I attended the West Coast Green building conference in San Francisco in September and realized that the posting I started about the conference never made it to the site. I left the event with a feeling that green building awareness had really advanced even in the 12 months I was living outside the country, and it seems much closer to mainstream awareness. Several presenters mentioned that the costs of energy hitting peoples pocketbooks and the growing awareness of climate change have increased attention toward green building in the past 6-12 months.
I was reminded of the topic today when I read an article in the SF Chronicle discussing the plans San Francisco has to become a nationwide leader in green building with its legislation requiring privately developed buildings to meet stringent environmental standards. SF follows several other Bay area cities that have implemented similar regulations as part of their building code. From my notes from a presentation at the green building conference on the new LEED for Homes certification program, I had jotted down that there were 70 local and regional green building programs in the country at the time. The Chronicle article mentioned publishing giant McGraw-Hill suggesting the possibility of 2007 being the "tipping point" for the green building industry in their publicaitons, predicting that green building will become the standard within ten years. According to the National Association of Home Builders survey referenced at the conference, 50% of builders were focusing attention on green building issues in 2006.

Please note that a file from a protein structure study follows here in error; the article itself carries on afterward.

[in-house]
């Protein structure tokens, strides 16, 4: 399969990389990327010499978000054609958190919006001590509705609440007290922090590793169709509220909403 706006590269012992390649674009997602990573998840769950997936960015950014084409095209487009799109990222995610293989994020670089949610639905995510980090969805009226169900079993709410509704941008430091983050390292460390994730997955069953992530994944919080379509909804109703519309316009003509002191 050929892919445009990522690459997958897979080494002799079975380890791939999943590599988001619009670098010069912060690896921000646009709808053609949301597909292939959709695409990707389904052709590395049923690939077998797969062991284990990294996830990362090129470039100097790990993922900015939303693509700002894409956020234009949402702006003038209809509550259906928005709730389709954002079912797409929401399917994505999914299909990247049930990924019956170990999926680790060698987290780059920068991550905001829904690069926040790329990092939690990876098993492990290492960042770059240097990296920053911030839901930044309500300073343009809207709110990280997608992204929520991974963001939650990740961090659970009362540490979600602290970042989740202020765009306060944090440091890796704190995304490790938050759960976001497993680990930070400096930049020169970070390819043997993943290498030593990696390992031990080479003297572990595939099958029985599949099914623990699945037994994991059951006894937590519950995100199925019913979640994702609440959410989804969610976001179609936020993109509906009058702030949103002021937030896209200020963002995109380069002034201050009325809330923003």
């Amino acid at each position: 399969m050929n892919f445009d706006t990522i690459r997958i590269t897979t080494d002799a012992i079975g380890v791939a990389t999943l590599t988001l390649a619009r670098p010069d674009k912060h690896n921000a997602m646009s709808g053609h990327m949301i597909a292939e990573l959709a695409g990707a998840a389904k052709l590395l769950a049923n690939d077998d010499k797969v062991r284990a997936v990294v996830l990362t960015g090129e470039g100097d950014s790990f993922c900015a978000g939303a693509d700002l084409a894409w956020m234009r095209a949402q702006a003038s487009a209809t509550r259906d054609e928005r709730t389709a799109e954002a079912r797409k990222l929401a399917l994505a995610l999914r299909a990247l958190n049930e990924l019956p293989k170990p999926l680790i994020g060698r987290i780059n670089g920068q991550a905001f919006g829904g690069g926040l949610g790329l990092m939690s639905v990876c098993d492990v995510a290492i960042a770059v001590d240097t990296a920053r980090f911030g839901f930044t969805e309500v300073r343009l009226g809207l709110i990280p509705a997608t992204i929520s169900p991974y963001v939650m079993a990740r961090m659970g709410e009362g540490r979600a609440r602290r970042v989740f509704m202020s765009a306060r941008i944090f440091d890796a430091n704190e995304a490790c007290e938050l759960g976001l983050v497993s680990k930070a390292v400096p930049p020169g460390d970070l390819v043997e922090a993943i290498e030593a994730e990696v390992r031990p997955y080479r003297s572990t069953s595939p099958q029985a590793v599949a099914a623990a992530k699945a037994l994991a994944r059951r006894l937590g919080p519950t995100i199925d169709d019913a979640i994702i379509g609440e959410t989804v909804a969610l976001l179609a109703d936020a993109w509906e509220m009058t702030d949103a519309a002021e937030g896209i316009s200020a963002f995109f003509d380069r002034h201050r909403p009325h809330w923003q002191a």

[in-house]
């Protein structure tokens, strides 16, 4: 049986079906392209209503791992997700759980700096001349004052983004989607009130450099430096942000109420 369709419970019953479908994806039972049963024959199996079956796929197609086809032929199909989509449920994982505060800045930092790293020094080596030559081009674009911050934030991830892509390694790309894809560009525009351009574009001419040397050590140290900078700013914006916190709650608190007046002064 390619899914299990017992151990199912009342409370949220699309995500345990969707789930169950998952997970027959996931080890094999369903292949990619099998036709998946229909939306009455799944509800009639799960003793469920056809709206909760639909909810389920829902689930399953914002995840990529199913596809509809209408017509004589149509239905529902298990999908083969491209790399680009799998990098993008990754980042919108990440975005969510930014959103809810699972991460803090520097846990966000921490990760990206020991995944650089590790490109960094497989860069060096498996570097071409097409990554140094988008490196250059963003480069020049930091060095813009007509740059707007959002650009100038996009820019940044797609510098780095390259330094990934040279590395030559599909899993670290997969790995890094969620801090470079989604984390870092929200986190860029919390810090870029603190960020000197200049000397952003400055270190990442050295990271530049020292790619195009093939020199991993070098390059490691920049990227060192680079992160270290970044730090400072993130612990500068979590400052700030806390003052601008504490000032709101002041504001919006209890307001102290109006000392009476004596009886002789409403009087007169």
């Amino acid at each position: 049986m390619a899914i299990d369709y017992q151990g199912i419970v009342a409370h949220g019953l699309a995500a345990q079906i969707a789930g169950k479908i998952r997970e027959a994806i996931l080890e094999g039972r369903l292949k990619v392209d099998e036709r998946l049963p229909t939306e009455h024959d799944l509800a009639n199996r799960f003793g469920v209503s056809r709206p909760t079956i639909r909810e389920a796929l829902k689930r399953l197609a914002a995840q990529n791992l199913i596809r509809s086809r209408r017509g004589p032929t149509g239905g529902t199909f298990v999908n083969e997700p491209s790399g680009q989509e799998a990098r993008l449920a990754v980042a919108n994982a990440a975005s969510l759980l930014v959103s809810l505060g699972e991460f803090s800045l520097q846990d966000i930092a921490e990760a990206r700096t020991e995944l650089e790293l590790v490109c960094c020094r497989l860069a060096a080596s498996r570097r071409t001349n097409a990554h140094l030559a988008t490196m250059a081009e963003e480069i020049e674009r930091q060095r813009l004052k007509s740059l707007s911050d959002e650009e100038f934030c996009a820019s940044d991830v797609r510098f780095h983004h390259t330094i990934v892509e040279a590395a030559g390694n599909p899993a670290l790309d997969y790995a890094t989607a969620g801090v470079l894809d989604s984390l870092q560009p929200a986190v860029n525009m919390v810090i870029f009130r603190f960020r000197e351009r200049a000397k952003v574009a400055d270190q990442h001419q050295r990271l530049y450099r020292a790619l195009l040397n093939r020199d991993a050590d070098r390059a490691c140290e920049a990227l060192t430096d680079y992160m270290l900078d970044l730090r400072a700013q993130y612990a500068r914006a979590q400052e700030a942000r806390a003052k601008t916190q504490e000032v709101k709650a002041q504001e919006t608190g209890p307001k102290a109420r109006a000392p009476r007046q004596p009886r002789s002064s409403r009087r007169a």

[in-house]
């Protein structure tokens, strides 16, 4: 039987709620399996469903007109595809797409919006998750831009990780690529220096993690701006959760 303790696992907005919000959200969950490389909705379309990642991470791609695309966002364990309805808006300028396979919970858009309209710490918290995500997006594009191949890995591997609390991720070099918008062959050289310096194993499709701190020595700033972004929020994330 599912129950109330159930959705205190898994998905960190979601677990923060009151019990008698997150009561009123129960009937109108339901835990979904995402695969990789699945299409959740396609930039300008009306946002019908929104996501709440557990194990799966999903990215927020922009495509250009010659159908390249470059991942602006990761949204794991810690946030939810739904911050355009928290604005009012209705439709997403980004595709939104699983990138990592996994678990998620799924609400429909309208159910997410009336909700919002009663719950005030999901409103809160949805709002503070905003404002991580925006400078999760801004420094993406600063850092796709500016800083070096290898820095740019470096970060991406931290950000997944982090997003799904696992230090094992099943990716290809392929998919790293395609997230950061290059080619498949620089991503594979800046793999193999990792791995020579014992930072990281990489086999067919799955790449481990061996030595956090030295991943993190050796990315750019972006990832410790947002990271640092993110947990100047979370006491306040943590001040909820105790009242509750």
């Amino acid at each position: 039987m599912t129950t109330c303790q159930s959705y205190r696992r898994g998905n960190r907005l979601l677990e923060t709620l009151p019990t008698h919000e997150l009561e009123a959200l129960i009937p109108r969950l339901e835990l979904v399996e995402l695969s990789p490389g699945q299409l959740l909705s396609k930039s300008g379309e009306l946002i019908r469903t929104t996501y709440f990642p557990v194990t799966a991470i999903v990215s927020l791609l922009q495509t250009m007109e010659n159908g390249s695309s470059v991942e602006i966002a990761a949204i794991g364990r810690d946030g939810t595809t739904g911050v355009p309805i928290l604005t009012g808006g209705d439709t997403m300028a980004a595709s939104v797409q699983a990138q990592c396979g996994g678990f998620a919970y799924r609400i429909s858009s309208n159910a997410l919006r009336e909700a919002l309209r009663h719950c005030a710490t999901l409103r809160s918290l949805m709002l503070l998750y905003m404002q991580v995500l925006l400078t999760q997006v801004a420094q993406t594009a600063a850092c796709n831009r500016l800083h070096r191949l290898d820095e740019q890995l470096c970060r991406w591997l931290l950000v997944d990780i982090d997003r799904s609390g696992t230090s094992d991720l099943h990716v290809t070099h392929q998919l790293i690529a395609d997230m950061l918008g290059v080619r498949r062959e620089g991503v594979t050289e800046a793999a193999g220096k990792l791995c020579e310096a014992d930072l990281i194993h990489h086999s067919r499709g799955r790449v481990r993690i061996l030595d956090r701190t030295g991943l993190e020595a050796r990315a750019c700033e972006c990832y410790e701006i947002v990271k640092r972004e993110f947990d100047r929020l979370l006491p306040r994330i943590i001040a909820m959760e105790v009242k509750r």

One of my favorite quotes about green building from the conference was from Santa Rosa architect Carol Venolia, was "It's not about the materials. It's about how you interact with the natural world." That says it all!